If the U.S. economy were a compact car, it would be running on just three of four cylinders.
That’s the analogy Jeff Korzenik, chief investment strategist for Fifth Third Bank, used to depict the pace of economic growth during IBJ’s 2016 Economic Forecast Wednesday morning at the Indianapolis Marriott Downtown hotel.
Since the economy bottomed in the summer of 2009, annual economic growth has only averaged 2.1 percent, Korzenik said. By comparison, since 1948, long-term growth in the U.S., factoring in periods of recession, recovery and expansion, has been roughly 3.2 percent.
“As you know, a three-cylinder car will move forward, but it’s not always the most efficient and smoothest ride,” he told the audience.
Korzenik cited several factors contributing to the slower growth rate. Among them: emerging markets falling victim to structural inefficiencies and corruption, an aging population that doesn’t spend as much, and costly government regulation.
On the bright side, consumers are fiscally healthier than they have been in decades, thanks to low interest rates that are driving record auto sales and the growing percentage of the population that’s achieved what’s considered a “good” credit score.
In addition, the economy in 2014 created the most jobs since 1999. Housing construction, whether single-family homes or apartments, continues to rebound.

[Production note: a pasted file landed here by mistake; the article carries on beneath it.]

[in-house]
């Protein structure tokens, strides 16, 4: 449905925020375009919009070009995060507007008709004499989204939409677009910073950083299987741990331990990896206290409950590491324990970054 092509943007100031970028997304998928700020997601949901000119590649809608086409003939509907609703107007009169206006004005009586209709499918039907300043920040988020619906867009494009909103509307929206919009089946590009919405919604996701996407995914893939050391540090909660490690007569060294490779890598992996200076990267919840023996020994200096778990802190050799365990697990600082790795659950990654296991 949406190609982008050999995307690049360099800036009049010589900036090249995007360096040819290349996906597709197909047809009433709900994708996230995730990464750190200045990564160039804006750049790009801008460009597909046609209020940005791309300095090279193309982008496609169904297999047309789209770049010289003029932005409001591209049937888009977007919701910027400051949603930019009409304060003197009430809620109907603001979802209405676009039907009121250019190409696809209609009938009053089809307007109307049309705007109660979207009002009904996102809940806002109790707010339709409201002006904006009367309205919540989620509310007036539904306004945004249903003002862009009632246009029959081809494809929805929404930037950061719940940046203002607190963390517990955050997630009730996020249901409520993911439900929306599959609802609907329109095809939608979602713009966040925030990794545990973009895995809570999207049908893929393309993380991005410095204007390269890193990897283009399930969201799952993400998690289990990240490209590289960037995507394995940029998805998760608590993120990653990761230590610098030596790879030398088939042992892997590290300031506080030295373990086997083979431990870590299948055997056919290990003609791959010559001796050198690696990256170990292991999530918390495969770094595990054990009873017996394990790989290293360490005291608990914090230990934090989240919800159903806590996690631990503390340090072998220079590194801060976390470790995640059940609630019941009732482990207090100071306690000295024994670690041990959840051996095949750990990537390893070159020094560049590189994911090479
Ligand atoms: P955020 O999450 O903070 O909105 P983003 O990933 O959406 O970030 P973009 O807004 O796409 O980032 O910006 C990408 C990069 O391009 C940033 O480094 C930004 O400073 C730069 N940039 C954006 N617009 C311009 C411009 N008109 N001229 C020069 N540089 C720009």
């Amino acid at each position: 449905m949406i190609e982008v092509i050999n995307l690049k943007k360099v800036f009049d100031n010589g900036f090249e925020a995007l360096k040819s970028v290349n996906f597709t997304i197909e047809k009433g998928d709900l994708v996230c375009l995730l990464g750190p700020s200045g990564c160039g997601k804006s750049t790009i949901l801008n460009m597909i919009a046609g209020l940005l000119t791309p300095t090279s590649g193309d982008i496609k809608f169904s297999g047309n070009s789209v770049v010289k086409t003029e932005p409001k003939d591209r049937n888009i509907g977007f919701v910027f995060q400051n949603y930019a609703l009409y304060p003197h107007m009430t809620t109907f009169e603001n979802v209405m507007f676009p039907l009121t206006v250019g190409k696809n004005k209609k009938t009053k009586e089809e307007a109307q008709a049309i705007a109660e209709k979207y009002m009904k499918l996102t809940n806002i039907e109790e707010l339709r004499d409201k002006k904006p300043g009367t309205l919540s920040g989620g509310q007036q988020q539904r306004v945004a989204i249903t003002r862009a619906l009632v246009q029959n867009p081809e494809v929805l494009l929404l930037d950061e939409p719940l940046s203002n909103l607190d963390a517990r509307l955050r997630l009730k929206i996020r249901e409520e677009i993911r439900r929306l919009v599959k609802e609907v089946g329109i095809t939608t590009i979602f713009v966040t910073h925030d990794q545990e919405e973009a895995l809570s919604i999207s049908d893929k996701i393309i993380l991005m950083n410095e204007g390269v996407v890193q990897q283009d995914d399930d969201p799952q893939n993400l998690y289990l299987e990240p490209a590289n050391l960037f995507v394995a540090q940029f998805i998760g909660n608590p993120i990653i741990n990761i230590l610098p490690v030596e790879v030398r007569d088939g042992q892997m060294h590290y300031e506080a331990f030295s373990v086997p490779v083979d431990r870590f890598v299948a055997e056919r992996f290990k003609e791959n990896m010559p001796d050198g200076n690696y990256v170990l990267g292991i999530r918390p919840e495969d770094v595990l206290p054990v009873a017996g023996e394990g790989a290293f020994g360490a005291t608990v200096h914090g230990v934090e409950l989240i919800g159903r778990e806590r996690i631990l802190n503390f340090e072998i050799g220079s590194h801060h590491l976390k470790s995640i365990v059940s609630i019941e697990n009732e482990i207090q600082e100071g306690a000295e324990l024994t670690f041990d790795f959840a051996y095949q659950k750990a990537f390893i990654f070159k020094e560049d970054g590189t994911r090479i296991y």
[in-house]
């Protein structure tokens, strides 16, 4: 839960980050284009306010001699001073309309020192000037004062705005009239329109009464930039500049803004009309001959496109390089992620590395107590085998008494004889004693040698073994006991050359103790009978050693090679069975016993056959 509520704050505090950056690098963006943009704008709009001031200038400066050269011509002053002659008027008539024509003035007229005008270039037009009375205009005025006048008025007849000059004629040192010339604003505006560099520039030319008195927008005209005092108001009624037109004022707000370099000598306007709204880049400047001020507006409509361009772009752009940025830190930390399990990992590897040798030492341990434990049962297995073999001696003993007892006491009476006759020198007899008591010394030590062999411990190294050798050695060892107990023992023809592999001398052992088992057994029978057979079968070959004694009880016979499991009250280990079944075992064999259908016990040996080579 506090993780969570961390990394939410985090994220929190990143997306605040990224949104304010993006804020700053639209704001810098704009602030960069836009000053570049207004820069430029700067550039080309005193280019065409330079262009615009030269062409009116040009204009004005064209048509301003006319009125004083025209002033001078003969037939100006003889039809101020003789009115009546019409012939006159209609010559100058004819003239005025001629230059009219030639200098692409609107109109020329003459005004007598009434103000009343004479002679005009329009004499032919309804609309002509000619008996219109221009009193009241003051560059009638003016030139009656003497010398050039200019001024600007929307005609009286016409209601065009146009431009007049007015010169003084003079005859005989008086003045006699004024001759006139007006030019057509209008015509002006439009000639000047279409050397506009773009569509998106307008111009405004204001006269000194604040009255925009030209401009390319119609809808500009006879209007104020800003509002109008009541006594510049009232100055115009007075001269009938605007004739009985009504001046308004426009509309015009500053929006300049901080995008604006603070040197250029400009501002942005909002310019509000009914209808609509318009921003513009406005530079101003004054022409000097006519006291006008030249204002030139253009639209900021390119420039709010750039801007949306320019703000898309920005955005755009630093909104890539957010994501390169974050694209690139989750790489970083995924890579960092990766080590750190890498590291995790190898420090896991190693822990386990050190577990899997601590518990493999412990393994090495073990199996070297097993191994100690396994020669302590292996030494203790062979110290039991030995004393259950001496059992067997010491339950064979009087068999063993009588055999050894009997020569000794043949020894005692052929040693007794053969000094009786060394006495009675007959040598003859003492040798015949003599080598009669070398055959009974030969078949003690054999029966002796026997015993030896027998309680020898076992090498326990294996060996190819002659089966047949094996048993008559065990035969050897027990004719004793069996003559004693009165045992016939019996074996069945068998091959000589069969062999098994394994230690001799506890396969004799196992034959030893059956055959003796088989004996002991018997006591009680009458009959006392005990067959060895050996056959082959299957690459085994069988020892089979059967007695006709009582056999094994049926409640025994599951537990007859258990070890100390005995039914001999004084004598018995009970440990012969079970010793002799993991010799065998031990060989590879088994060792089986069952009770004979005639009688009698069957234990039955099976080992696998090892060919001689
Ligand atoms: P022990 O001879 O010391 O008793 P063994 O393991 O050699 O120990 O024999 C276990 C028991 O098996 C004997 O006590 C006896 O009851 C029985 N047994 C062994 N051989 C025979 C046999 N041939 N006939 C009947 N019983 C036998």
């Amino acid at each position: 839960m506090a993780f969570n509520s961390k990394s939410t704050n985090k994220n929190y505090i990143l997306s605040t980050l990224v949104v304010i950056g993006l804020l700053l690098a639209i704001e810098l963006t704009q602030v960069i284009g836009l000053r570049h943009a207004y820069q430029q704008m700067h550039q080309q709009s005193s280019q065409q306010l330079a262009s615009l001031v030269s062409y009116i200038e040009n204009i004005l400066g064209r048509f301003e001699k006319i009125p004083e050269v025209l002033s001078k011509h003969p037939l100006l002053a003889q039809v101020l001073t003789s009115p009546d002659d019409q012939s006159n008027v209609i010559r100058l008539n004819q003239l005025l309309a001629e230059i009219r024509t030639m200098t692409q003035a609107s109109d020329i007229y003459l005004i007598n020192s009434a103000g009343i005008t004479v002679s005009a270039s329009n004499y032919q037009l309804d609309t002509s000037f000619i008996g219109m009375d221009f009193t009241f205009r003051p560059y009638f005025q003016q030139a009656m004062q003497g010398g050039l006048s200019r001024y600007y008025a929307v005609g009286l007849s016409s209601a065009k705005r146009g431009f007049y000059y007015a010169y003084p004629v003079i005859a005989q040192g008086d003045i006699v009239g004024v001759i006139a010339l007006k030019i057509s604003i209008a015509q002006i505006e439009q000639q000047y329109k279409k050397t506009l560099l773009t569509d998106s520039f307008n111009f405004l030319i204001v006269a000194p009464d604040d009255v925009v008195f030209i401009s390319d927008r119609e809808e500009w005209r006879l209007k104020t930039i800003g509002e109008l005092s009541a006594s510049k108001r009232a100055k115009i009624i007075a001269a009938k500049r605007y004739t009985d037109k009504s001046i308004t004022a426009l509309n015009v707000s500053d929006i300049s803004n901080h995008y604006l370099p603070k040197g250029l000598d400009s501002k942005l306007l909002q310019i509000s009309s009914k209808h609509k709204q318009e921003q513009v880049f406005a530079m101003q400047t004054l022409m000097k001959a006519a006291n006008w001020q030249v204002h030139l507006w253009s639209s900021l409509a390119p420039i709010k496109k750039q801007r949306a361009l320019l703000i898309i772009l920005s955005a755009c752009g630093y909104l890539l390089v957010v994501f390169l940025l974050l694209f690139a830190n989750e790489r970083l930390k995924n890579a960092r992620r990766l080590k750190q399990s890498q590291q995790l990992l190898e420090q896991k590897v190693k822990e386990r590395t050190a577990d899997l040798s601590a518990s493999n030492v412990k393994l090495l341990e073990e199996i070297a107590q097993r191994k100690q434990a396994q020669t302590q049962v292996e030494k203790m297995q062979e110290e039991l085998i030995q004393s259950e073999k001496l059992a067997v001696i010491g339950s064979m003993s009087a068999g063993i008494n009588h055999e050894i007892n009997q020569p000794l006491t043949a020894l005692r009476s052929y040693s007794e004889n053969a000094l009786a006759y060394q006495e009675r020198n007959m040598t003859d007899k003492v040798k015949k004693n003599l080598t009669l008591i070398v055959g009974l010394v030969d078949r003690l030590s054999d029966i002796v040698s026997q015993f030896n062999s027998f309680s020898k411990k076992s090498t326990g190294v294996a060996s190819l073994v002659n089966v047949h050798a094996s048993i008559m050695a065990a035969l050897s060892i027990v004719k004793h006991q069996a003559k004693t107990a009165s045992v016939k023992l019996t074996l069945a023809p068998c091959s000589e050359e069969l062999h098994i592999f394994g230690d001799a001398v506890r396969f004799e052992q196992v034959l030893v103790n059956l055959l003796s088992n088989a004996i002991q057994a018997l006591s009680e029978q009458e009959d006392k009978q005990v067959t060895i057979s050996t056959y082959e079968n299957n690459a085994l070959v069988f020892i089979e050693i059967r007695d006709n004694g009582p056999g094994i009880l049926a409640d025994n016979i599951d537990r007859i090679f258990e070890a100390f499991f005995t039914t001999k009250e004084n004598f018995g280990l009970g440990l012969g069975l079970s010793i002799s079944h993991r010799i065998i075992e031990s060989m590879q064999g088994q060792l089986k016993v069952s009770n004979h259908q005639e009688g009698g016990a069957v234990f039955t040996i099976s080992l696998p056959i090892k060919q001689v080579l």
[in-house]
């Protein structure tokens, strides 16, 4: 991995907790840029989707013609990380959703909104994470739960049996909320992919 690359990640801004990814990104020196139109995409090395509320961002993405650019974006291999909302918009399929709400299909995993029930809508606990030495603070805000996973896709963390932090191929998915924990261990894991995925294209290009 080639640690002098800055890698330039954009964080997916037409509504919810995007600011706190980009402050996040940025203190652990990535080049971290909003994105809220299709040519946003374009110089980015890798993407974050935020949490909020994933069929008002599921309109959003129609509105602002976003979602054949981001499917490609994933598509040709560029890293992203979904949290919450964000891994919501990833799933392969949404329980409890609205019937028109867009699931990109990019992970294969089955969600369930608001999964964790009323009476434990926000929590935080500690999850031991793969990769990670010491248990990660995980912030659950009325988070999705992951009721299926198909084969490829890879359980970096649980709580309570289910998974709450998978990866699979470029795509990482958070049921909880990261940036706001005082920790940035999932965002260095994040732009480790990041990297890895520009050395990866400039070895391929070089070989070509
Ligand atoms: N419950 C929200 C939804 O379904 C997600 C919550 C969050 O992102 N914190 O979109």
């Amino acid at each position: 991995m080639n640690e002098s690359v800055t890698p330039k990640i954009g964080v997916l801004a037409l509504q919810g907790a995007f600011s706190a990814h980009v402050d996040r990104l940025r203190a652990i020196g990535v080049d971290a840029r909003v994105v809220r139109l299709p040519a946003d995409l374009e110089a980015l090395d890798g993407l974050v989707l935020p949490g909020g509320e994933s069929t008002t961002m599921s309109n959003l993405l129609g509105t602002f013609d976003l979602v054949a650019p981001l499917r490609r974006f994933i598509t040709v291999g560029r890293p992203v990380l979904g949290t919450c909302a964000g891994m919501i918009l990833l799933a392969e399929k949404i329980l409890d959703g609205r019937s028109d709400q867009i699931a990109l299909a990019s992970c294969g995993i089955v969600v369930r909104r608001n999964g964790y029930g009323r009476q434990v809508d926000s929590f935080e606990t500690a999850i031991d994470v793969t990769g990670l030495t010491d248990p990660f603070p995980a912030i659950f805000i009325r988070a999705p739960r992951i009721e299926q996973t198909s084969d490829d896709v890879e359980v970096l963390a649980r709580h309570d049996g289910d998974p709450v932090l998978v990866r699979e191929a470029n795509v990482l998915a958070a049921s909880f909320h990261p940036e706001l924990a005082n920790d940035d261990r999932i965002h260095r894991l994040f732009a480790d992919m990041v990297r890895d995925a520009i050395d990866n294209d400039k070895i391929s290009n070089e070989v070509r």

Contrary to popular belief, millennials still believe owning a home is part of the American dream, Korzenik said.
“That bodes very well for the housing industry,” he said.
Ahead of the Federal Reserve’s Wednesday meeting, Korzenik predicted that it would leave short-term interest rates unchanged. But he expects at least a one-quarter percentage-point increase in the next six months to fend off wage inflation.
“We don’t know if the Fed will raise rates in December; we think it’s a coin flip,” he said. “By the end of the first quarter next year, we should see at least one rate raise.”
So what’s the outlook for next year? The U.S. is entering its sixth year of economic recovery and expansion, and Korzenik thinks there is still room for growth—just not at rates seen in past recoveries.
“It doesn’t mean there is an ending, necessarily,” he said. “But there is a shift.”